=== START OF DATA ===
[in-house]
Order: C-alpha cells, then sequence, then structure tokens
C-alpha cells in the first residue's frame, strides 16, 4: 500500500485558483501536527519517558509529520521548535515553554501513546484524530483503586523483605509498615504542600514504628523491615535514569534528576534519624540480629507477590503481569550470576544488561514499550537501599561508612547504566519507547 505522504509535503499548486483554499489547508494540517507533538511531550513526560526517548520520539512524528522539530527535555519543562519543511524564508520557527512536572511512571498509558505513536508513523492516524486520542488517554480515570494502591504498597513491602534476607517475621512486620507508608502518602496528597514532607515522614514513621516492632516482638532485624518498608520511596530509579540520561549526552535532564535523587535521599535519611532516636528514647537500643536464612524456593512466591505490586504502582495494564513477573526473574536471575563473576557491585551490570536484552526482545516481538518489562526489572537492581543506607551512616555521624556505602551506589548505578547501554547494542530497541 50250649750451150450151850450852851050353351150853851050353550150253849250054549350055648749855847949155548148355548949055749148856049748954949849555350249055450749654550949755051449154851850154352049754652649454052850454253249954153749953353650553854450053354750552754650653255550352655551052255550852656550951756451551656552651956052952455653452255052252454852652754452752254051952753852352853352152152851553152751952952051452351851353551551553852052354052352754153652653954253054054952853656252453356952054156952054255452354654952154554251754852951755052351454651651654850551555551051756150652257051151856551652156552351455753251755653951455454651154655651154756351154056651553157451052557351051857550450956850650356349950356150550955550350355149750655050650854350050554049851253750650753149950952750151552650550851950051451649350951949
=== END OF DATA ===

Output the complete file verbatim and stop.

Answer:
[in-house]
Order: C-alpha cells, then sequence, then structure tokens
C-alpha cells in the first residue's frame, strides 16, 4: 500500500485558483501536527519517558509529520521548535515553554501513546484524530483503586523483605509498615504542600514504628523491615535514569534528576534519624540480629507477590503481569550470576544488561514499550537501599561508612547504566519507547 505522504509535503499548486483554499489547508494540517507533538511531550513526560526517548520520539512524528522539530527535555519543562519543511524564508520557527512536572511512571498509558505513536508513523492516524486520542488517554480515570494502591504498597513491602534476607517475621512486620507508608502518602496528597514532607515522614514513621516492632516482638532485624518498608520511596530509579540520561549526552535532564535523587535521599535519611532516636528514647537500643536464612524456593512466591505490586504502582495494564513477573526473574536471575563473576557491585551490570536484552526482545516481538518489562526489572537492581543506607551512616555521624556505602551506589548505578547501554547494542530497541 50250649750451150450151850450852851050353351150853851050353550150253849250054549350055648749855847949155548148355548949055749148856049748954949849555350249055450749654550949755051449154851850154352049754652649454052850454253249954153749953353650553854450053354750552754650653255550352655551052255550852656550951756451551656552651956052952455653452255052252454852652754452752254051952753852352853352152152851553152751952952051452351851353551551553852052354052352754153652653954253054054952853656252453356952054156952054255452354654952154554251754852951755052351454651651654850551555551051756150652257051151856551652156552351455753251755653951455454651154655651154756351154056651553157451052557351051857550450956850650356349950356150550955550350355149750655050650854350050554049851253750650753149950952750151552650550851950051451649350951949